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24 August 2017, 05:25
More people should be benefiting from a planned transformation of social care, a new report has said.
The review found "no evidence" of the radical change needed to fully implement a ten-year strategy for self-directed support (SDS).
The policy, drawn up by the Scottish Government and council body Cosla in 2010, aims to improve the lives of people with social care needs by giving them a greater say in decisions about their care and support.
The report for the Accounts Commission and the Auditor General highlighted many examples of progress but concluded not everyone was getting enough choice and control.
People lacking support from carers, personal assistants or friends and family, those aged 85 and over and people with mental health problems were less likely to benefit.
The report said the Scottish Government and partners had underestimated the challenges and the scale of change needed while implementation had also stalled during the integration of health and social care.
More reliable data is needed on the choices available and people using social care services and their carers should have better information, it said.
The report also acknowledged authorities are facing significant pressures from increasing demand, limited budgets for social care services and challenges in recruiting and retaining social care staff.
Ronnie Hinds, acting chair of the Accounts Commission, said: "There is a growing body of evidence that SDS is helping many people with support needs to live more fulfilling lives.
"However, there is no evidence of the transformation required to fully implement the policy.
"Radical change of this kind is never easy but we are in the seventh year of the 10-year SDS strategy and it's been three years since the legislation was introduced.
"Authorities must respond more fully to provide services that make choice and control a reality for everyone who needs social care."
Auditor General Caroline Gardner said: "SDS is clearly working well for some people but many more people can and should benefit from it.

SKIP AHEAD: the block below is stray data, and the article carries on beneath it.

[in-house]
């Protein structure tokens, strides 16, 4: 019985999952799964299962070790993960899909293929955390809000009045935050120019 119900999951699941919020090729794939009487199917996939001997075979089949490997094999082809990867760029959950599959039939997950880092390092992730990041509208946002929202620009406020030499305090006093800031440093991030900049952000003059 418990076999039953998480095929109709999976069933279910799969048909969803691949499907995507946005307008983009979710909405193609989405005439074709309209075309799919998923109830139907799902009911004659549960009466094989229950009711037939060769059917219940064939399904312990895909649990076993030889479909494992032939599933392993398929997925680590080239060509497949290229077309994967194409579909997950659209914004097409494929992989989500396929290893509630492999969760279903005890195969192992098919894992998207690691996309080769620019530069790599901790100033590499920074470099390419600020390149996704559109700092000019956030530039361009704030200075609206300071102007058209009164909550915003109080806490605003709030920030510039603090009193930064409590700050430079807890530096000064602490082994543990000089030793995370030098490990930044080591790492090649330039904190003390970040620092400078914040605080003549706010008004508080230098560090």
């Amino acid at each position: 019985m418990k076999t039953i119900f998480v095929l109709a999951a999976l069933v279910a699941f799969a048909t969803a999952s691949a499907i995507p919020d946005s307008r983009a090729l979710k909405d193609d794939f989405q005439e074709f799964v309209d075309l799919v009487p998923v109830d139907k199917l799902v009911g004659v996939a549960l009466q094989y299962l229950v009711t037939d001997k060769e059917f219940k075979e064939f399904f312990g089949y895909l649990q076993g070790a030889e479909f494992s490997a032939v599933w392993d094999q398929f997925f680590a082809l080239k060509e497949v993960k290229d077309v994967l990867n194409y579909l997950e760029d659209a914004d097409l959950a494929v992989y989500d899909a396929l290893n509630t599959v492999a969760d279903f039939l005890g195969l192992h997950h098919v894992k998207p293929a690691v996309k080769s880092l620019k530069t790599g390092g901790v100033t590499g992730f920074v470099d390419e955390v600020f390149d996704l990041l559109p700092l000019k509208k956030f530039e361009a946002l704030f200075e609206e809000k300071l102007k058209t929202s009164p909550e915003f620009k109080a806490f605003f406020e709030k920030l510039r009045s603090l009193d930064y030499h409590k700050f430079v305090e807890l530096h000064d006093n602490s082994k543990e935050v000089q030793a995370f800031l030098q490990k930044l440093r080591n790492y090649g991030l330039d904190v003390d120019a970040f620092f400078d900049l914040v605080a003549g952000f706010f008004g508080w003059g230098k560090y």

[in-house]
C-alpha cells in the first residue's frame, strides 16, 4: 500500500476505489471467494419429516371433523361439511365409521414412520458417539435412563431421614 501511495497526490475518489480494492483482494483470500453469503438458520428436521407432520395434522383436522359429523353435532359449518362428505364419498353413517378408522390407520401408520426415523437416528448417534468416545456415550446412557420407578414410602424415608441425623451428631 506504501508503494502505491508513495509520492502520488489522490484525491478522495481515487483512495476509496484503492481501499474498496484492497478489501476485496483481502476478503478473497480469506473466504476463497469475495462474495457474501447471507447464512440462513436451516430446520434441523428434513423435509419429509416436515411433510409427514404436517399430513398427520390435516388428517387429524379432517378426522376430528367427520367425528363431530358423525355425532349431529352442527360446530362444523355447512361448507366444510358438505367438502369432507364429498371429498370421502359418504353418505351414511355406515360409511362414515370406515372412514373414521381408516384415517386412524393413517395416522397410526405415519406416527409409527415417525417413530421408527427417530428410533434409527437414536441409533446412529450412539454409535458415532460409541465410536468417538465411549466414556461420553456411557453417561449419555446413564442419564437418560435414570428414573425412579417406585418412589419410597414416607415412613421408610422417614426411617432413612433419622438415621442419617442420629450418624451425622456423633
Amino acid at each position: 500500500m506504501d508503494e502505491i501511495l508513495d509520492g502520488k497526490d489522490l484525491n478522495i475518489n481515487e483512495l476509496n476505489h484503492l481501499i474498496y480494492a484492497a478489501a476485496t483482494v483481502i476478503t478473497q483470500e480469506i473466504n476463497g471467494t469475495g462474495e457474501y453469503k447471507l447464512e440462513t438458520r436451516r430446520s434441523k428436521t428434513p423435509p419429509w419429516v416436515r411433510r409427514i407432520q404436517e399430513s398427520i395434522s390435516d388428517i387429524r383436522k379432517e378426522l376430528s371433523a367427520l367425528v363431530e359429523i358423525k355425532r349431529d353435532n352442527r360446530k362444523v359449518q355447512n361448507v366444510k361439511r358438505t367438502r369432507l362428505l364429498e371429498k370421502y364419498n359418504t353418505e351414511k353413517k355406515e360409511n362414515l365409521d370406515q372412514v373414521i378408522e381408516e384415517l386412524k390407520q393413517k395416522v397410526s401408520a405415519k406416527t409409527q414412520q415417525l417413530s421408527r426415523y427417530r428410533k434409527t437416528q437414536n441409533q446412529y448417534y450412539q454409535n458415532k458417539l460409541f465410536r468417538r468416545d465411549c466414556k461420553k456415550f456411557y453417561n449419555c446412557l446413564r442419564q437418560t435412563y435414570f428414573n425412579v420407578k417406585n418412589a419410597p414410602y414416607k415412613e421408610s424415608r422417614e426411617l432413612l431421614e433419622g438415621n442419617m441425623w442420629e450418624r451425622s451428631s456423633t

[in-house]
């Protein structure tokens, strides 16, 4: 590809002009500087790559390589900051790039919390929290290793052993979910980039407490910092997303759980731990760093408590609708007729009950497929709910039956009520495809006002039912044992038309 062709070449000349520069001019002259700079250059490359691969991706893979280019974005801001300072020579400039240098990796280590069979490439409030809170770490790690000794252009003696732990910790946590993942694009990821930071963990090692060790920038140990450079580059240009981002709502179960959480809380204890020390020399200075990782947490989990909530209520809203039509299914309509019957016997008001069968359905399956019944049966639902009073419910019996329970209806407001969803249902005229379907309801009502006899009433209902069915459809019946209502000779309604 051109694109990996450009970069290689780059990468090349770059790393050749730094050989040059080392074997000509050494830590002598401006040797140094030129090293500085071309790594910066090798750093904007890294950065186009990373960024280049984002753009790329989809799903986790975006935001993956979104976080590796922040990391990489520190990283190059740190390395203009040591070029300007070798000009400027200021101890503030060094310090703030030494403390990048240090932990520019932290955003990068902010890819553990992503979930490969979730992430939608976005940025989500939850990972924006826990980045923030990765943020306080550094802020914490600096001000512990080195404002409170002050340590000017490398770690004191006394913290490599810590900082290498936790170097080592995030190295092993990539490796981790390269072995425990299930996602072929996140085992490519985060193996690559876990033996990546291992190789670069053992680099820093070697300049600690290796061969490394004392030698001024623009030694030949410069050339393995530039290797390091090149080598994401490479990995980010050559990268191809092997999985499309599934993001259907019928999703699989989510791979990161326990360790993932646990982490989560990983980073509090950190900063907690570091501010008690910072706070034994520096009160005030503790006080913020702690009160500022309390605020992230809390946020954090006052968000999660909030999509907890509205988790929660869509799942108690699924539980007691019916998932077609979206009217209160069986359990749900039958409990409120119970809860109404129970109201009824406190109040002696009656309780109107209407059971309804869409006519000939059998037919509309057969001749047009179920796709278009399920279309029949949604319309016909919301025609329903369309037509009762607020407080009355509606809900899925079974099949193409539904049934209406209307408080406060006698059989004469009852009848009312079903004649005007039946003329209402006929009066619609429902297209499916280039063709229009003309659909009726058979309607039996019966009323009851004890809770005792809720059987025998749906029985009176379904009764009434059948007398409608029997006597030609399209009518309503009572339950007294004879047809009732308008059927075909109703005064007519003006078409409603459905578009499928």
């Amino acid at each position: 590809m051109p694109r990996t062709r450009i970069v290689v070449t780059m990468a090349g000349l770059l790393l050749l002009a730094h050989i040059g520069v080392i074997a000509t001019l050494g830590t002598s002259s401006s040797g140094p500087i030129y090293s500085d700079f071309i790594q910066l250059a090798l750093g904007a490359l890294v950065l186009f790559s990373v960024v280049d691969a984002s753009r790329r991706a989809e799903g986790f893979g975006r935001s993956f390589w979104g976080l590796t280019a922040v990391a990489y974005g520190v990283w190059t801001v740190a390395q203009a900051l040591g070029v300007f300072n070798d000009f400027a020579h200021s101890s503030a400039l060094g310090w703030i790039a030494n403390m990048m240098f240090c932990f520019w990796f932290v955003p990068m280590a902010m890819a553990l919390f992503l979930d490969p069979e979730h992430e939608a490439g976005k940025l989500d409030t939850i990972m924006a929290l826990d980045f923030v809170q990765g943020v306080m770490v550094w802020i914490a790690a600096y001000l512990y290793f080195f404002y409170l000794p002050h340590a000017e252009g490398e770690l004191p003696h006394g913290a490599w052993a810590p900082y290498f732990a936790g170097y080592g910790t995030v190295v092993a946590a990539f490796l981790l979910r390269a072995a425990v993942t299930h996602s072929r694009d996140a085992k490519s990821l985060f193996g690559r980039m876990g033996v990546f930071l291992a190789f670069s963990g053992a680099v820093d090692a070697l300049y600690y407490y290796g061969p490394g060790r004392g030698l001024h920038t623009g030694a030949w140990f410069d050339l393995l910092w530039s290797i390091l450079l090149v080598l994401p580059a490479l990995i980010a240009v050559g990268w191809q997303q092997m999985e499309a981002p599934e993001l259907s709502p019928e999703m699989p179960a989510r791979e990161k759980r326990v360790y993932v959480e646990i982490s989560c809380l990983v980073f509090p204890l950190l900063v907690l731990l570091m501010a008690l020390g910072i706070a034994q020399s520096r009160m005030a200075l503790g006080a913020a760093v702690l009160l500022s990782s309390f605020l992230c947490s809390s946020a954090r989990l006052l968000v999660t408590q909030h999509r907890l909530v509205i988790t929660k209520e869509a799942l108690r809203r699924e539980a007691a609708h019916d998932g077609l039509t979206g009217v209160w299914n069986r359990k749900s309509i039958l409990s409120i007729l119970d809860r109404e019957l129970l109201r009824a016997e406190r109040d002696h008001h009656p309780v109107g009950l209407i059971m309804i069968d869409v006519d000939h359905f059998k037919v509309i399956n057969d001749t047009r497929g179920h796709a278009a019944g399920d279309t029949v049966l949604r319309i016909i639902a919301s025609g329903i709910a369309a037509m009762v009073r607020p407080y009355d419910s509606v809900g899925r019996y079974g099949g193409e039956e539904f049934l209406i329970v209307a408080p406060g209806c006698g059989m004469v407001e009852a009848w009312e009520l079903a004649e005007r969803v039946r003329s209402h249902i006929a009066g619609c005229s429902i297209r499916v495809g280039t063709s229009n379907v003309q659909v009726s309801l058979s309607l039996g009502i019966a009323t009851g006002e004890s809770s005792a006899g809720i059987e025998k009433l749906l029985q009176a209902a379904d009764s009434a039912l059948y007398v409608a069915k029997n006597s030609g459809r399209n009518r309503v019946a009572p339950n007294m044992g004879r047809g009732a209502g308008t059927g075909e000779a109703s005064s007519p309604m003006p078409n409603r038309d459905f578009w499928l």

"The Scottish Government has invested £70 million in SDS and needs to work with its partners to boost progress and develop its full potential."
Public health minister Aileen Campbell said the government was extending funding for relevant independent information, advice and advocacy projects.
She said: "The report's recommendations give clear direction on what must be done to ensure that self-directed support becomes embedded as Scotland's mainstream approach to social care.
"We expect local authorities, who are responsible for implementing self-directed support, to make progress on implementing these recommendations."
Councillor Peter Johnston, Cosla's health and wellbeing spokesman, said: "Cosla welcomes Audit Scotland's report which highlights the scale of the challenge councils and integration authorities are facing, and acknowledges we are being asked to deliver transformational change against a backdrop of increasing demand and tighter budgets.
"Shifting to new models of care and support inevitably means facing the dual running costs of continuing, or slowly winding down, existing services until new models are fully in place.
"The squeeze on local government funding has undoubtedly impacted on the pace at which some areas are able to progress this.
"However, despite these challenges, Audit Scotland also found that most people rate their social care services highly - evidence that councils and integration authorities are continuing to deliver for our communities in the most difficult of circumstances."